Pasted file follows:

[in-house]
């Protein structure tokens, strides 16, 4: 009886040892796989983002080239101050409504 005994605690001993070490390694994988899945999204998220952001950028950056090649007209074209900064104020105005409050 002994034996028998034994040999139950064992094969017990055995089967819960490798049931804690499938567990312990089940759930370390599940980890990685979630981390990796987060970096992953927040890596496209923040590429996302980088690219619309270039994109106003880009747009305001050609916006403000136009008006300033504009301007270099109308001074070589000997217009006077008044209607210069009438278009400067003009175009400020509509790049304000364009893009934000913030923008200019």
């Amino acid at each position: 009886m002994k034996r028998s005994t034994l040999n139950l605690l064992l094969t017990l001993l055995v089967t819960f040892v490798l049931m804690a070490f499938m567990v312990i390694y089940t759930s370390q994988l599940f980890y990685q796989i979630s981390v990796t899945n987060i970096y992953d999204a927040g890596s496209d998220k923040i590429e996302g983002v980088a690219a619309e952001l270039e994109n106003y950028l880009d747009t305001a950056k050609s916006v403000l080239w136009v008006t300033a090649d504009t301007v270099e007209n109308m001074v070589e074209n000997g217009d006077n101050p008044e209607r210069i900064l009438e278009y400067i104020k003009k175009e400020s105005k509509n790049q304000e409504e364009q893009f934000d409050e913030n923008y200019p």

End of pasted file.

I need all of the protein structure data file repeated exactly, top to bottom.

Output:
[in-house]
């Protein structure tokens, strides 16, 4: 009886040892796989983002080239101050409504 005994605690001993070490390694994988899945999204998220952001950028950056090649007209074209900064104020105005409050 002994034996028998034994040999139950064992094969017990055995089967819960490798049931804690499938567990312990089940759930370390599940980890990685979630981390990796987060970096992953927040890596496209923040590429996302980088690219619309270039994109106003880009747009305001050609916006403000136009008006300033504009301007270099109308001074070589000997217009006077008044209607210069009438278009400067003009175009400020509509790049304000364009893009934000913030923008200019």
């Amino acid at each position: 009886m002994k034996r028998s005994t034994l040999n139950l605690l064992l094969t017990l001993l055995v089967t819960f040892v490798l049931m804690a070490f499938m567990v312990i390694y089940t759930s370390q994988l599940f980890y990685q796989i979630s981390v990796t899945n987060i970096y992953d999204a927040g890596s496209d998220k923040i590429e996302g983002v980088a690219a619309e952001l270039e994109n106003y950028l880009d747009t305001a950056k050609s916006v403000l080239w136009v008006t300033a090649d504009t301007v270099e007209n109308m001074v070589e074209n000997g217009d006077n101050p008044e209607r210069i900064l009438e278009y400067i104020k003009k175009e400020s105005k509509n790049q304000e409504e364009q893009f934000d409050e913030n923008y200019p």